The same security issue involves contact details of customers. These might not be available in a secure, or even usable, form. Maybe they only have a database dump at hand, which might have been modified by the attacker. Maybe they do not have a secure method of sending bulk emails. Sending sensitive emails to random people from a list that might have been manipulated is not be a great idea. I had cases in the past where invoices were sent to the incorrect addressee, and they threatened with legal action due to alleged "privacy violations", even though the data on the invoice is publicly known and they actually knew each other (it's akin to threatening when I tell your mum what your name and address is).
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May 16, 2012, 05:39:21 PM
 #854

I'll play a bit of advocatus diaboli:

Noone is saying they should put up the OLD site in the OLD location.
It would take one change to DNS to make www.bitcoinica.com point to a completely different server which hosts some information.
The new server, however, also needs to be secure, and it needs to be able to securely process data (claim requests, including documents). These requests contain sensitive information, which could be misused if it fell into the wrong hands.

That is certainly true.
However, information could have been distributed through such a site in the meantime.

Quote
The ammount of non-communication is what is shocking.
Every info goes through a forum which you have to happen to know about.
I haven't received any mail on the incident.
The same security issue involves contact details of customers. These might not be available in a secure, or even usable, form. Maybe they only have a database dump at hand, which might have been modified by the attacker. Maybe they do not have a secure method of sending bulk emails. Sending sensitive emails to random people from a list that might have been manipulated is not be a great idea. I had cases in the past where invoices were sent to the incorrect addressee, and they threatened with legal action due to alleged "privacy violations", even though the data on the invoice is publicly known and they actually knew each other (it's akin to threatening when I tell your mum what your name and address is).
Not having a copy of your userbase seems like a pretty big NONO...
Very unprofessional if true.
But in any case, such things should have been communicated if they form a problem.
That is why a new site on a different location with information
But afaik www.bitcoinica.com is pointing at some address on the google network with a non-existent webpage.
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May 16, 2012, 05:47:21 PM
 #855

Seems to me if the passwords are properly hashed, and there hasn't been a plaintext compromise of them somehow, knowledge of the password will be the most surefire way to prove ownership of the account.

Companies claiming they got hacked and lost your coins sounds like fraud so perfect it could be called fashionable.  I never believe them.  If I ever experience the misfortune of a real intrusion, I declare I have been honest about the way I have managed the keys in Casascius Coins.  I maintain no ability to recover or reproduce the keys, not even under limitless duress or total intrusion.  Remember that trusting strangers with your coins without any recourse is, as a matter of principle, not a best practice.  Don't keep coins online. Use paper wallets instead.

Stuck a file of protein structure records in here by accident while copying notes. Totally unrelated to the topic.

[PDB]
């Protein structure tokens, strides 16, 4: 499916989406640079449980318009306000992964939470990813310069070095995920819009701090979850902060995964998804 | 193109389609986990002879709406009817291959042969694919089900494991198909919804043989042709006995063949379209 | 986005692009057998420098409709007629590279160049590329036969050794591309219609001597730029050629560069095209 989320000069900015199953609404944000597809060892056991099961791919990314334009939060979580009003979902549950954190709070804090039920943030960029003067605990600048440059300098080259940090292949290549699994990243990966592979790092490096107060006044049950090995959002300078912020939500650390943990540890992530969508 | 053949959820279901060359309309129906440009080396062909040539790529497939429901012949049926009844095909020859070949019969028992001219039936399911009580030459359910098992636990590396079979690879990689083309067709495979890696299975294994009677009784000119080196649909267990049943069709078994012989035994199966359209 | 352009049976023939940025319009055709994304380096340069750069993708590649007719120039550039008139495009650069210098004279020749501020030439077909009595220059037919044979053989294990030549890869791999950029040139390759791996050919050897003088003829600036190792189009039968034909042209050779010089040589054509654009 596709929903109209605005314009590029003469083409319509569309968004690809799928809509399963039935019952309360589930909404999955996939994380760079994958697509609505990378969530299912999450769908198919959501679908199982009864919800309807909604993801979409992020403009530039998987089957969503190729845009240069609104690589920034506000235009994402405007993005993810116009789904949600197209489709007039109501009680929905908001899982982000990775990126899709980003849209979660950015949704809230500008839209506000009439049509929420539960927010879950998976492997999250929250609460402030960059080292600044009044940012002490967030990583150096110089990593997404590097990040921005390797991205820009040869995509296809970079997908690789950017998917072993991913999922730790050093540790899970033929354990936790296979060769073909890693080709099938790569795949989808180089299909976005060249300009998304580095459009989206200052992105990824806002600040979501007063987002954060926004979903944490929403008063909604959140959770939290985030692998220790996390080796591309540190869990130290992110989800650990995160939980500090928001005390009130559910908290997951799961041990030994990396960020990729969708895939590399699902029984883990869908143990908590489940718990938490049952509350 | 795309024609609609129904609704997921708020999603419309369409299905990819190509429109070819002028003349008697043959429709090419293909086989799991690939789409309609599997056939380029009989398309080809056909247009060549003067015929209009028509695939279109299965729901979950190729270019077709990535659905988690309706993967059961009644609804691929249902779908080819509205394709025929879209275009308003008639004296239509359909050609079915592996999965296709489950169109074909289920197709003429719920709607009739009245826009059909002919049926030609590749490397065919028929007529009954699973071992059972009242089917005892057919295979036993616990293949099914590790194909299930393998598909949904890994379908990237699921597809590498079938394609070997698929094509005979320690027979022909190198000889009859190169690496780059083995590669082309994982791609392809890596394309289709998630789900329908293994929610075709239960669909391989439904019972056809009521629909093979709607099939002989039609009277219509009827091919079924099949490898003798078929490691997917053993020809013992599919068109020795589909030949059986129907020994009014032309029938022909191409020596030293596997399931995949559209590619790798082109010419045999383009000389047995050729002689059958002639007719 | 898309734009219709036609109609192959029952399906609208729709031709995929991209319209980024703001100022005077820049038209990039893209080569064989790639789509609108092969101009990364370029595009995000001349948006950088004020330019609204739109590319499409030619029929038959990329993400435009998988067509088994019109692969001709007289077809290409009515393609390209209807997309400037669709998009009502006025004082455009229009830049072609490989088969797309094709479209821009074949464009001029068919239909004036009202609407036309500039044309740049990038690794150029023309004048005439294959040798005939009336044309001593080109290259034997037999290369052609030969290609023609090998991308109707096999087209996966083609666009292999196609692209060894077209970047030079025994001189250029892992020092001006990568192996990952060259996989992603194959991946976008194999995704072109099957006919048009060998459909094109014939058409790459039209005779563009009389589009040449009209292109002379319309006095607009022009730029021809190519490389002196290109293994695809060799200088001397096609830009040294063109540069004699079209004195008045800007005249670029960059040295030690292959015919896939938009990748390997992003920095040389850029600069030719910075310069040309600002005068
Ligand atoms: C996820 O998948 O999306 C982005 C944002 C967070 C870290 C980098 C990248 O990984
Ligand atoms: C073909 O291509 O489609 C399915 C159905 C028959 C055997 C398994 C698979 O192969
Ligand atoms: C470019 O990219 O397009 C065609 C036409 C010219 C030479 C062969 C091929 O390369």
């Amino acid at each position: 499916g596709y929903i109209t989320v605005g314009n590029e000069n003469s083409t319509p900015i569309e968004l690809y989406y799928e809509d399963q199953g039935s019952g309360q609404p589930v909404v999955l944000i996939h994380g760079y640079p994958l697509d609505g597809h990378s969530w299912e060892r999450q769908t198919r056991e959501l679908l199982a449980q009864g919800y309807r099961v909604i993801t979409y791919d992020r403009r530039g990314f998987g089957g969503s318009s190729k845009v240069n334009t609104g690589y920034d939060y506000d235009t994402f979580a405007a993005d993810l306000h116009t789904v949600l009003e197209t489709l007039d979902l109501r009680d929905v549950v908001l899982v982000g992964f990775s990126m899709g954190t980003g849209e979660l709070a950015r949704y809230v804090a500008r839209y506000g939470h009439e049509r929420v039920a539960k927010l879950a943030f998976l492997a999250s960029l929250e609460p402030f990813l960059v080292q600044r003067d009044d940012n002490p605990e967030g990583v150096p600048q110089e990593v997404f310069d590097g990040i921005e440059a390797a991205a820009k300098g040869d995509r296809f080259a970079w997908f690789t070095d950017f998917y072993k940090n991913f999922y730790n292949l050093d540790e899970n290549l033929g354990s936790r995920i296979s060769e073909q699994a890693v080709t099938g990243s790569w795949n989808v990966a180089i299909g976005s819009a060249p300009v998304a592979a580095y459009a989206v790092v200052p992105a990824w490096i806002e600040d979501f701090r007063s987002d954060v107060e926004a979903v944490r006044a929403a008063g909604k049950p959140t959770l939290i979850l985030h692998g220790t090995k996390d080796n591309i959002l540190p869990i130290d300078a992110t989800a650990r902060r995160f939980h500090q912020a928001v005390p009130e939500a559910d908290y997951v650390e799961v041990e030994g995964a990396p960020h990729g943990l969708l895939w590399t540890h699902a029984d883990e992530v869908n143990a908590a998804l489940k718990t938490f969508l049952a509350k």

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May 16, 2012, 06:07:29 PM
 #856

There were many starfish posts on the forum in the days before the hack. Maybe they really were in need of funds? Given this fact and the fact that only Bitcoinica was targetet, this is more than enough for an initial suspicion, to say it in legal terms. Of course, the PR - or lack thereof - doesn't help either.

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May 16, 2012, 06:15:18 PM
 #857

There were many starfish posts on the forum in the days before the hack. Maybe they really were in need of funds? Given this fact and the fact that only Bitcoinica was targetet, this is more than enough for an initial suspicion, to say it in legal terms. Of course, the PR - or lack thereof - doesn't help either.

What do you mean by "starfish posts"? (serious question)

~Bruno~

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May 16, 2012, 06:17:36 PM
 #858

There were many starfish posts on the forum in the days before the hack. Maybe they really were in need of funds? Given this fact and the fact that only Bitcoinica was targetet, this is more than enough for an initial suspicion, to say it in legal terms. Of course, the PR - or lack thereof - doesn't help either.

What do you mean by "starfish posts"? (serious question)

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May 16, 2012, 07:03:01 PM
 #859

...
Kids, here is how you secure a financial server:
...

Here's another couple of ideas:

1) Don't follow anyone's cookie-cutter solutions...particularly if they are good ones (because if they are, they will be popular.)

2) If you are serious about security, don't advertise your genius ideas.


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May 16, 2012, 07:22:01 PM
 #860


2) If you are serious about security, don't advertise your genius ideas.


On the contraire, if your solution is proven and tested, you shouldn't be afraid of sharing it with the public. "Security by obscurity" is just laughable, and the source of problems like the one Bitcoinica is going through perhaps. Let's bet that nobody knows where our server is, or how we secure it. Let's just bet!

If you don't have a solution which obscures necessary weaknesses behind solutions which provide some degree of opacity, you probably have a somewhat primitive solution.  Of course you lose this advantage if you blather on about how you've done things.  Just sayin...